Chief leading Indigenous coalition holds out hope despite Keystone XL compensation bid

Cancelled pipeline project could be generational boon for First Nation communities, says Saskatchewan chief

By Shawn Logan
Chief Alvin Francis of the Nekaneet First Nation and president of Natural Law Energy. Photograph supplied for Canadian Energy Centre

Saskatchewan First Nation Chief Alvin Francis admits he’s an incurable optimist. 

So even after Natural Law Energy (NLE), a coalition of Saskatchewan and Alberta First Nations, announced they would be pursing compensation for US President Joe Biden’s Inauguration Day cancellation of the Keystone XL pipeline project, Francis remains hopeful that a reasonable path forward can still be found. 

“I never give up on anything – there’s always hope,” says Francis, chief of the Nekaneet First Nation and president of Natural Law, which in the fall of 2020 entered into a $1 billion equity agreement for a 12 per cent stake of TC Energy’s Keystone XL pipeline project. 

“This is a reminder to President Biden of what he has done to First Nations here in Canada. A reminder of ‘why are you going to OPEC’ when meanwhile his neighbour to the north has the same production? 

“Why aren’t you including us as First Nations to be part of the commodity world?” 

NLE is seeking compensation for its lost investment under the United States–Mexico–Canada Agreement. 

The journey from the kernels of an idea to a grand strategy to secure generations of economic prosperity for a collection of Indigenous communities was a deliberate one that clung tightly to the traditions of the Western Turtle Island (how some Indigenous people refer to North America) Nations that make up NLE – Nekaneet, the Ermineskin Cree, Montana, Saddle Lake Cree and Louis Bull Tribe. 

That process involved three years of traditional meetings, ceremonies and gatherings across the traditional territories of Treaties No. 4, No. 6 and No. 7. Through that process, a Treaty alliance was formed with an eye toward responsible resource development and economic reconciliation for the coalition partners. 

Natural Law Energy and TC Energy sign agreements for an equity partnership on the Keystone XL pipeline in September, 2020. Photograph courtesy TC Energy

Francis says Indigenous people have always been closely connected to the resources on and under their land – they just have rarely been able to fully benefit from those natural riches. 

“The stories I have from my ancestors and my grandfathers is we have never given up on our commodities,” he says. 

“Whatever comes out of Mother Earth, we still claim that and we want to participate in the world of economic growth. 

“It’s exactly the way our ancestors did it when they signed the treaties. We believed if we banded together in faith, we would make it possible.” 

First Nations have in recent years began to actively pursue partnerships or outright ownership of major Canadian energy projects.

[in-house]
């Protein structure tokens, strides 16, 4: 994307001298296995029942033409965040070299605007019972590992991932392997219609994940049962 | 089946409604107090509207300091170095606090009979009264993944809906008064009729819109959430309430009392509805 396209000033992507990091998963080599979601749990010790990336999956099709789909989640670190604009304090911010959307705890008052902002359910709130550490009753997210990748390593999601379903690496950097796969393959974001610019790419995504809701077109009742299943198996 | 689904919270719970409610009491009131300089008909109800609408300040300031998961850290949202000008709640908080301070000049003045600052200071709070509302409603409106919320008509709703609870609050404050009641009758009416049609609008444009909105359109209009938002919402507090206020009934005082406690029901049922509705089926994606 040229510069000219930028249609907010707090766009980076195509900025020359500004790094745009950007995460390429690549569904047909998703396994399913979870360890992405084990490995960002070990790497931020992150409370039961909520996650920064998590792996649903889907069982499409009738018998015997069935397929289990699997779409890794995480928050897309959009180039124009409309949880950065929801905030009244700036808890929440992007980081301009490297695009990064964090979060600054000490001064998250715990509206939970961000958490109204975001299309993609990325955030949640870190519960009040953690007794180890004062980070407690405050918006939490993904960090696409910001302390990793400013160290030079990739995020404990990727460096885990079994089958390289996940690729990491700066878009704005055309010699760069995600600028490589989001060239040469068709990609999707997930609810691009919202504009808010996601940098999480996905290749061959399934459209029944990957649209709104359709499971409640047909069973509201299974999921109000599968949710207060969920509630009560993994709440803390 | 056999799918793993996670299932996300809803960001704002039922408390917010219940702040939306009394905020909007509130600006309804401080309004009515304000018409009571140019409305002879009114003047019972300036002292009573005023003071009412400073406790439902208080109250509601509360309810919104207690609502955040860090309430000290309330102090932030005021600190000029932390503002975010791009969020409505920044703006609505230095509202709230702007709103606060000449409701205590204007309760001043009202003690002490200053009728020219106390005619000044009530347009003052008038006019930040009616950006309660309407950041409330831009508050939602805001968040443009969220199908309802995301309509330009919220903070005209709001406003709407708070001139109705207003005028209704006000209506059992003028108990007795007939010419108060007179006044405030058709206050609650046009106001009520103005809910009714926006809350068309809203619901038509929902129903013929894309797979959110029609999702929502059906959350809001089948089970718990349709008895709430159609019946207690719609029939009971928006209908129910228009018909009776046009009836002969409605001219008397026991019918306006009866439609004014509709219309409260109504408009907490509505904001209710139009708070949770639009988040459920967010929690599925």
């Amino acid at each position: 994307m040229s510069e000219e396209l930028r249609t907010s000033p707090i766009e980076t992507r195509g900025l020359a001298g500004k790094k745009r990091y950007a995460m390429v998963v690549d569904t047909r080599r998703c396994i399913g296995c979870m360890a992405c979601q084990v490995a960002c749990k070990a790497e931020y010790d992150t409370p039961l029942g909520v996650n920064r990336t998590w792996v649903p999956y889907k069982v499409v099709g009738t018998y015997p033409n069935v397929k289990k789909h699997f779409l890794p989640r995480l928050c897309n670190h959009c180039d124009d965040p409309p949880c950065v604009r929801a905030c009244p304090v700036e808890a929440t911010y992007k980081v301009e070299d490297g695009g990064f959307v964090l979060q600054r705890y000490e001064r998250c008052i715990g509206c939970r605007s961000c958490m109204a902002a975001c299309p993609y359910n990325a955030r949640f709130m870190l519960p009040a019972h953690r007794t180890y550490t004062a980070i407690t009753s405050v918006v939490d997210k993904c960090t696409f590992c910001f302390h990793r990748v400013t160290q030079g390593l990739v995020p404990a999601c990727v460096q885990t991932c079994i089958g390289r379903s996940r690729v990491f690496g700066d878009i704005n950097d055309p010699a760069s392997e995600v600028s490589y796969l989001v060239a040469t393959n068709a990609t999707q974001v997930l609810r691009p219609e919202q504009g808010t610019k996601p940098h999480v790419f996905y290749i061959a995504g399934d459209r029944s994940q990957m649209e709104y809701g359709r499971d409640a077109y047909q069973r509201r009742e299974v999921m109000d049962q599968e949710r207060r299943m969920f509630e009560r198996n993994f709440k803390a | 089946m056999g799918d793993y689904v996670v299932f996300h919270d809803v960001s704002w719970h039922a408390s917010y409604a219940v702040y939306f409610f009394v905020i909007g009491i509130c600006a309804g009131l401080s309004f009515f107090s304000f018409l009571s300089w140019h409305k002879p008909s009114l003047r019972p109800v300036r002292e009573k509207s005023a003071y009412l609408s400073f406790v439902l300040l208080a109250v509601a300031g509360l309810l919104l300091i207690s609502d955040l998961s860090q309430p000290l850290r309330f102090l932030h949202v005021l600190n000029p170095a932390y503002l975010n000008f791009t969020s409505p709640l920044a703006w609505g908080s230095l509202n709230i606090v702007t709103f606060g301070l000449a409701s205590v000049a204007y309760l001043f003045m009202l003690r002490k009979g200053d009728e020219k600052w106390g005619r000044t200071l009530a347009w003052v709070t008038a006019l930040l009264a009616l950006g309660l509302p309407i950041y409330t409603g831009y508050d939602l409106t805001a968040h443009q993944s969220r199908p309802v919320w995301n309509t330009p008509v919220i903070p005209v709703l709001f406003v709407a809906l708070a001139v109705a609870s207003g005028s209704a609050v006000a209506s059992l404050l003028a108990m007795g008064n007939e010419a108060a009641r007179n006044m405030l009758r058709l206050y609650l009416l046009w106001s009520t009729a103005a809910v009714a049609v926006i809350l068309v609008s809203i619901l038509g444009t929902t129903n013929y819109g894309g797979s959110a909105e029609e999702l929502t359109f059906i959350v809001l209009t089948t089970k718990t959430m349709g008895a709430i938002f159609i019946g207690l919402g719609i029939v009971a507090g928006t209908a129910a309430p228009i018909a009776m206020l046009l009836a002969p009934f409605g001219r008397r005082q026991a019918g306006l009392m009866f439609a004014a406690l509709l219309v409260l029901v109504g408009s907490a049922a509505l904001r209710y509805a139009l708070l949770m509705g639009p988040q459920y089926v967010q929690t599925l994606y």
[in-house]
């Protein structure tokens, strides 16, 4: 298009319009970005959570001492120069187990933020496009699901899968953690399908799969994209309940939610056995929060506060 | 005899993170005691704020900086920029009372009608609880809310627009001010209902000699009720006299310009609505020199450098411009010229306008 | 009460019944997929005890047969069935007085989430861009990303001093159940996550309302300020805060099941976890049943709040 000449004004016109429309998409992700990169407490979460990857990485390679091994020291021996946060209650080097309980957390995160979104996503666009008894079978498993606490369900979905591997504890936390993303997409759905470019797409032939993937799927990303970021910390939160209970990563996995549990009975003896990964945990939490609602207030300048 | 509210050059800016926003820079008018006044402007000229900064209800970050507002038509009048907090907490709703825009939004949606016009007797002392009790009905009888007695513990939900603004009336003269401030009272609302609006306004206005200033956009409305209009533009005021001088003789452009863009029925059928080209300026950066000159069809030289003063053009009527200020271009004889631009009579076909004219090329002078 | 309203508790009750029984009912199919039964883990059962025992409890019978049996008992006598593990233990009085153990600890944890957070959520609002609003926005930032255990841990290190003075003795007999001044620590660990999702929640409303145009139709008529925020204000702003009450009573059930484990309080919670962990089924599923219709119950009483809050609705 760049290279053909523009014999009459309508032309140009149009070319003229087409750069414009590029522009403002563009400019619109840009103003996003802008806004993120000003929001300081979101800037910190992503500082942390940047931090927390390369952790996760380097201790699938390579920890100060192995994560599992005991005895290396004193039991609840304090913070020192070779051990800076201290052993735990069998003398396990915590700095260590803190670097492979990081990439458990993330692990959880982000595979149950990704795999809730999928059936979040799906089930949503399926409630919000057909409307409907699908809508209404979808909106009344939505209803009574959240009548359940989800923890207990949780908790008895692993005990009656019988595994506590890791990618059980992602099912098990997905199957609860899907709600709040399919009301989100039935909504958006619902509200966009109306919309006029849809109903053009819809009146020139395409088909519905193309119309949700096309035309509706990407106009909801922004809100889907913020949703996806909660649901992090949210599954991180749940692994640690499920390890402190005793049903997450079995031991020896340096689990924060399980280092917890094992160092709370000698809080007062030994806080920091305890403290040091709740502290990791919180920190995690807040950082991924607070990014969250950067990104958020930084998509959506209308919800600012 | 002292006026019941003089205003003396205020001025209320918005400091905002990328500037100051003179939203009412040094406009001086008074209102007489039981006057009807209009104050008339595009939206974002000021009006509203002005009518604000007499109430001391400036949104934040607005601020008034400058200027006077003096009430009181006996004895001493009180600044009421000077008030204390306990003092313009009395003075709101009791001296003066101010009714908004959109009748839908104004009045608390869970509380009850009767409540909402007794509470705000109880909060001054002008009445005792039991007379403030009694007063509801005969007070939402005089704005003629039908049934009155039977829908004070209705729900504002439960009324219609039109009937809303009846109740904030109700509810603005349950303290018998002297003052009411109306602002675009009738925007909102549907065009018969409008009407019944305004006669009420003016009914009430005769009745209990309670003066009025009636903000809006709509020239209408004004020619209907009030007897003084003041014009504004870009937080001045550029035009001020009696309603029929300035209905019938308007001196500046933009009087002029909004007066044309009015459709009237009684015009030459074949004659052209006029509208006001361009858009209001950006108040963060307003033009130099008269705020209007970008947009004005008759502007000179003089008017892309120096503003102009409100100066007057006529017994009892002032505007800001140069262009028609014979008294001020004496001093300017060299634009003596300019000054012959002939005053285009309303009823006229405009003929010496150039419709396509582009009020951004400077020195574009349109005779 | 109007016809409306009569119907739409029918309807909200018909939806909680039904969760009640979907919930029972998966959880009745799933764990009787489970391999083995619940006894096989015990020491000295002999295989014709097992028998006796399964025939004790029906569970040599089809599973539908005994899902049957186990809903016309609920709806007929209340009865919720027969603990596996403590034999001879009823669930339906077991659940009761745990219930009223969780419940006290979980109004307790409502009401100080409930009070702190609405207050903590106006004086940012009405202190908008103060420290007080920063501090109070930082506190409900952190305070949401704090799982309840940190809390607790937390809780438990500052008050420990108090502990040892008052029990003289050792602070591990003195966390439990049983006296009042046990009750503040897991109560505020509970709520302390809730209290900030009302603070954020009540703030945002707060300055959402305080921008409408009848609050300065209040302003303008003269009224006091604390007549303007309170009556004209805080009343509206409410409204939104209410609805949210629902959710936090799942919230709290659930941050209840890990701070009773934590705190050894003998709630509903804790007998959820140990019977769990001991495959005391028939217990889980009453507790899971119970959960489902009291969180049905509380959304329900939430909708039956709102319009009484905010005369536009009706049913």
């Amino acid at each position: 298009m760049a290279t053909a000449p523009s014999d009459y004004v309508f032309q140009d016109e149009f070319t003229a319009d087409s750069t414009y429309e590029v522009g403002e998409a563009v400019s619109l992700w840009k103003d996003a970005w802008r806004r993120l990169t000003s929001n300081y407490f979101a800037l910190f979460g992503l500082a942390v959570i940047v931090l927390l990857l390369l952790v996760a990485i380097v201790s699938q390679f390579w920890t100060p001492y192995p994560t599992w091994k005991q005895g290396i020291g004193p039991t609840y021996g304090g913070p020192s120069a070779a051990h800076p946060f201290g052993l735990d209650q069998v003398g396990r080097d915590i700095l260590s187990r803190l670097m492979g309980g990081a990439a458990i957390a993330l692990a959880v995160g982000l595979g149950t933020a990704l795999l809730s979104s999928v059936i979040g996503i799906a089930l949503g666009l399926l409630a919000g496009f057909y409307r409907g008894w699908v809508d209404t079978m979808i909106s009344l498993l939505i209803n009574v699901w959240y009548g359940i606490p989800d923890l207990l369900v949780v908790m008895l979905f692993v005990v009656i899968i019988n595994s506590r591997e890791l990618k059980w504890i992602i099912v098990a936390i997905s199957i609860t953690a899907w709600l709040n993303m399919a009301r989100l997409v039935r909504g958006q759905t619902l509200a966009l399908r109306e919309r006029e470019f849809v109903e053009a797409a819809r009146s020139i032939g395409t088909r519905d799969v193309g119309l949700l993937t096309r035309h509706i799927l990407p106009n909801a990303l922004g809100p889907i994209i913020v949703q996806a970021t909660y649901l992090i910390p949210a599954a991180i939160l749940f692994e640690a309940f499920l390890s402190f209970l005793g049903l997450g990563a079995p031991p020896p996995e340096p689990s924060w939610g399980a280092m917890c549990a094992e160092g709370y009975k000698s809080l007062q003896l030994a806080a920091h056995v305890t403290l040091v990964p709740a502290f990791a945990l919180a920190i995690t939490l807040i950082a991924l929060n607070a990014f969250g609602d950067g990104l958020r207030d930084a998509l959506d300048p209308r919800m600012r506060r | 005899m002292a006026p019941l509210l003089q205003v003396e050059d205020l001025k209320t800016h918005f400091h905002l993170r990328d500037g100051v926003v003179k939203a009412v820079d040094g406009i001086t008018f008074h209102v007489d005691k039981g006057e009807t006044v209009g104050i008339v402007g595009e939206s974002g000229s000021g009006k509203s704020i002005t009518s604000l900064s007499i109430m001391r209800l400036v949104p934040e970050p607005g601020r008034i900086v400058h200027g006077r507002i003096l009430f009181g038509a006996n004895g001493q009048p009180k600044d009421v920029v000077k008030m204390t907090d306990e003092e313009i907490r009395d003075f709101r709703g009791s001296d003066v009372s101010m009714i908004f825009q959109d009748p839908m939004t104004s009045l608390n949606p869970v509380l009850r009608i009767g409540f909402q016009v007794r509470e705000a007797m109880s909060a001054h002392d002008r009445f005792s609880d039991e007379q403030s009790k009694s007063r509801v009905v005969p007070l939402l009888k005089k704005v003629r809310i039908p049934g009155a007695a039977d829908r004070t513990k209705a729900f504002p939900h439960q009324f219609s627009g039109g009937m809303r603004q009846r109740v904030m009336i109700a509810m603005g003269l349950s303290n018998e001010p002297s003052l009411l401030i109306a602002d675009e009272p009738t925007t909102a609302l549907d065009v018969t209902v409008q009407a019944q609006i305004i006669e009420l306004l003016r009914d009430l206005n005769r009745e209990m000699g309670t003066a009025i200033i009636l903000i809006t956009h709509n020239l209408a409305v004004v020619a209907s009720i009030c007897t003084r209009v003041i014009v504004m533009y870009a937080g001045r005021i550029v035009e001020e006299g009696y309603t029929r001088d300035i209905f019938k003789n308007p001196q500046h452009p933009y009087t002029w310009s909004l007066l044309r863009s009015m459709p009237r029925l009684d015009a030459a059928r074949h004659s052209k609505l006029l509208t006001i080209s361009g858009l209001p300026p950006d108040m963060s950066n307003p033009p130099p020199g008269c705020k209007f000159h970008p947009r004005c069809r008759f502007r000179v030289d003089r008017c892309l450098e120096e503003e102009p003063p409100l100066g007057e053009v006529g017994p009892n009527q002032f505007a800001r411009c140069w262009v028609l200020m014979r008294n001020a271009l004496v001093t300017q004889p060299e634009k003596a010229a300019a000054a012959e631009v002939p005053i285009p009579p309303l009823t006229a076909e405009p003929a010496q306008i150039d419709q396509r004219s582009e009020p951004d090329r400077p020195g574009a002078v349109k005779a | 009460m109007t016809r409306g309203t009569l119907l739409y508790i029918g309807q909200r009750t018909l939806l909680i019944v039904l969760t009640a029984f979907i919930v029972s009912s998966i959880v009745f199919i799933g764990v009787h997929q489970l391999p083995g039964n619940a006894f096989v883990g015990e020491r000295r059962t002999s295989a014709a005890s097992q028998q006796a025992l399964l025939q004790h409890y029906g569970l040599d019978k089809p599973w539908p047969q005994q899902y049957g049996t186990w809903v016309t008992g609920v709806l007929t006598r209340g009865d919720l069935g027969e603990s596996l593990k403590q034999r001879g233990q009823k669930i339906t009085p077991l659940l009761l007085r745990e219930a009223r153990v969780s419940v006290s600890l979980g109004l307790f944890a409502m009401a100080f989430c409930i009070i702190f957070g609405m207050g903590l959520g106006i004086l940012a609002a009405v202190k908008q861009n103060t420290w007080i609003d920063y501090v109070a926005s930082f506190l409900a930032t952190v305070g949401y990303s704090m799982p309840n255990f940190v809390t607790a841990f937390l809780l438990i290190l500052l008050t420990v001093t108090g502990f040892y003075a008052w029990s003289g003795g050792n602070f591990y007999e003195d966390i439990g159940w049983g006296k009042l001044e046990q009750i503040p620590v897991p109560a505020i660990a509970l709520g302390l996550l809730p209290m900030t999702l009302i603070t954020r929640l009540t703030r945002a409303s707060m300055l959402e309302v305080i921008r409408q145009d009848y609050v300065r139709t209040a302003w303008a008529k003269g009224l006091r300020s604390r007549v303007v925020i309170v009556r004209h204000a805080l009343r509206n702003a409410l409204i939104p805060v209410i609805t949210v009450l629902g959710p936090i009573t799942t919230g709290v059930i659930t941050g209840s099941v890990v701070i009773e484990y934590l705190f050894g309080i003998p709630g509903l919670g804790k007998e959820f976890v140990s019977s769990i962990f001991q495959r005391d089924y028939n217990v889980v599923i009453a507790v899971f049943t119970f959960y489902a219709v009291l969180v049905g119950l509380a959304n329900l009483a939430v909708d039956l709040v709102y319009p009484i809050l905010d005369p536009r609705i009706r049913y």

NLE is one of three Indigenous-led groups pursuing ownership stakes in the Trans Mountain pipeline while two First Nations are partnering on separate LNG projects in B.C. A partnership between the B.C.-based First Nations Major Projects Coalition and the Miawpukek First Nation on Canada’s East Coast are working together on the first Indigenous equity participation in an Atlantic offshore project, called LNG Newfoundland and Labrador.  

In addition to the potential ownership stake for NLE, Keystone XL had invested $1.6 million directly and another $16.6 million indirectly with Native American businesses and suppliers in the US. On the Canadian side, some $15.5 million in direct investment and another $21.7 in indirect spending supported Canadian First Nations contractors as of September, 2020. 

On Biden’s first day in office, he signed an executive order cancelling approval for the $8 billion project, on the grounds that it would worsen climate change. 

Since the pipeline’s cancellation, demand for oil surged in the US, prompting repeated pleas from the U.S. to OPEC+ nations like Saudi Arabia and Russia to increase oil production to help lower U.S. gasoline prices. Those requests have largely been ignored. 

For Francis, there is a simple answer that will not only boost North America’s energy security but also support responsible production of critical energy resources while creating a strong economic legacy for his grandchildren and generations of First Nations youth to come. 

“It was unfair for (Biden) to make that choice on behalf of the American people and then go and ask the world for more production,” Francis says. 

“We want to start to change the way we’re looked at and we want economic prosperity also. We need that prosperity so we can be on equal terms.” 

TC Energy is pursing over $15 Billion in compensation from the U.S. government for the KXL cancellation through a legacy claim under NAFTA. The province of Alberta also announced it will similarly seek redress for its own $1.3 billion investment in the pipeline project. 

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